THE BUREAU of Fisheries and Aquatic Resources (BFAR) held in January the country’s first National Galunggong Summit. This was in the wake of last year’s controversies about dwindling stocks of round scad or galunggong and the government’s subsequent moves to allow importation to stabilize prices.
The aim was to rally stakeholders around efforts to conserve the country’s fish stocks, such as the establishment of “closed seasons,” and to collect inputs from major stakeholders for a National Management Plan.
Around the time of the summit, news then broke out about the “Tawilis” of Taal Lake being on the endangered species list. According to the International Union for Conservation of nature (IUCN), harvests of the freshwater fish have been steadily declining since 1998 due to overfishing, illegal use of certain fishing gear and fish cages, and deteriorating water quality. The BFAR has since said they will investigate to find the Tawilis spawning areas in Taal Lake to hopefully enact conservation measures.
These are two recent examples of how reactionary our policies are when it comes to conserving our fish resources. Beyond that, they are also indicative of a deeper, more profound gap — or even blind spot — in our current governance paradigms with regards to our rivers, lakes, coastlines, and seas.
Several experts have written about how it is imperative for the Philippines to start focusing on developing its own sustainable “blue economy” — referring to the sectors of the country directly defined by and dependent on coastal and marine resources.
For instance, former NEDA chief and columnist Cielito Habito wrote about the need for the country to take a more “archipelagic view of overall development planning” as compared to the traditional emphasis on land-based planning.
Habito emphasized that a fragmented geography, such as our archipelago, poses huge challenges in crucial areas like energy, infrastructure, communication networks, and even nationhood. But it also brings immense benefits, such as abundant natural resources — provided of course, they are conserved and utilized sustainably.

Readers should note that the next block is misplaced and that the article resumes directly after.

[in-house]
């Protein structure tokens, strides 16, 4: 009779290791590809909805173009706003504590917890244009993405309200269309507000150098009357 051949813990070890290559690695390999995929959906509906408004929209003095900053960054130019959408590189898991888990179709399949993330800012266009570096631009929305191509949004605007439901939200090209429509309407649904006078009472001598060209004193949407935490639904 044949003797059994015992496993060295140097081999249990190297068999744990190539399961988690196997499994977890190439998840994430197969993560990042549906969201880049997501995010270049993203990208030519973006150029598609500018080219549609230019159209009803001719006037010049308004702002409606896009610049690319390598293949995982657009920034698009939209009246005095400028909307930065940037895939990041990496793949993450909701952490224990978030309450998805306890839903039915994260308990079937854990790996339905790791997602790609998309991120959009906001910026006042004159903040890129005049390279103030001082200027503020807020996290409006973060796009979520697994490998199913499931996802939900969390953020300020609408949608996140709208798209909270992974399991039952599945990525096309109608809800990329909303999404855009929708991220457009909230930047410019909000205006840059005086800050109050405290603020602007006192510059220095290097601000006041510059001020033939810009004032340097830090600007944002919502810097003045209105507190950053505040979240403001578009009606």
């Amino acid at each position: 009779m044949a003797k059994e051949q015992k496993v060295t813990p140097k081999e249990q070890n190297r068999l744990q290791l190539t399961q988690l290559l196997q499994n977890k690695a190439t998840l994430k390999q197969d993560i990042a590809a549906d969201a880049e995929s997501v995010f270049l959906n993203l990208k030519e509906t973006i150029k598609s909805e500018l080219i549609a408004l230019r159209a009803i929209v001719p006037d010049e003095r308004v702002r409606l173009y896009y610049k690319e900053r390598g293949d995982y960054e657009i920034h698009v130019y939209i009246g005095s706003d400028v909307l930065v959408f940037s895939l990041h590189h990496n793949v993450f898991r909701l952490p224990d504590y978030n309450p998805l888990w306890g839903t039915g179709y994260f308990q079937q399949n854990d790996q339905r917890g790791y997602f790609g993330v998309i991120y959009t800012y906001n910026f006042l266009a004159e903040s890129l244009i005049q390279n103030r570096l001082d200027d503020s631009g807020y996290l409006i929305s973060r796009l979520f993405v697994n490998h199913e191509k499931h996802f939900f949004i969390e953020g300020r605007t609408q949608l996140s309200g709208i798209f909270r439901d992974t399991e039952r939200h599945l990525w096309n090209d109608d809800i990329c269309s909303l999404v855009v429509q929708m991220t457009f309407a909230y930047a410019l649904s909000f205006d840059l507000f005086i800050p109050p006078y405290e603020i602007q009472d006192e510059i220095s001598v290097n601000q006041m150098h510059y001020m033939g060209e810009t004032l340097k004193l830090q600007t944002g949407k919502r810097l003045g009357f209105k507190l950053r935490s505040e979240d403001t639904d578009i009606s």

In fact, the immense value of the country’s coastal and marine resources was estimated in a 2017 joint article from the University of the Philippines, the Ateneo De Manila University and the University of California, Santa Barbara.
The authors — which includes present socioeconomic planning secretary Ernesto Pernia; Dr. Rhodora Azanza, President of the National Academy of Science and Technology (NAST); and Dr. Ronald Mendoza, Dean of the Ateneo School of Government—found that the total annual monetary value associated with the country’s marine ecosystems (corals reefs, mangroves, seagrass areas and continental shelf) can amount to at most P9.183 trillion (or roughly US$581 billion in 2007 prices). That amount is more than double the proposed P3.757-trillion national budget for 2019.
Our apparent disregard for our seas and coasts squanders such abundant wealth, and makes us miss out on its potential to underpin our long-term prosperity. It also underscores why the country was found to be the world’s biggest source of plastic pollution in the world (according to a 2015 report by Ocean Conservancy and the McKinsey Center for Business and Environment) and how our fisherfolk remain among the poorest sectors in the country.
It’s not so much that nothing is being done to build our blue economy and protect our oceans. In fact, several policies are in place such as the 1994 National Marine Policy created under the Ramos Administration, the National Coast Watch System (NCWS) established in 2011, or the Fisheries Code amended in 2014, under RA 10654.
What’s needed is for these policies to be threaded together closely, especially since institutional fragmentation, redundancy and overlap of agency mandates have resulted in piecemeal and hence limited interventions in sustainable marine resource management and conservation.
Hence, I filed Senate Resolution 1017 calling on the Senate to conduct an inquiry and an inventory of the country’s policies and projects related to the country’s maritime and ocean affairs with the end-goal of crafting a comprehensive and holistic “blue economy” development plan.
In 2017, the World Economic Forum (WEF) dubbed the Philippines as among world’s “ocean states” considering that our total sovereign area is more than 80 percent underwater. Indeed, it’s time we start acting like one.
Sen. Sonny Angara was elected in 2013, and now chairs the Senate committees on local government, and ways and means. (Email: firstname.lastname@example.org| Facebook, Twitter & Instagram: @sonnyangara)/PN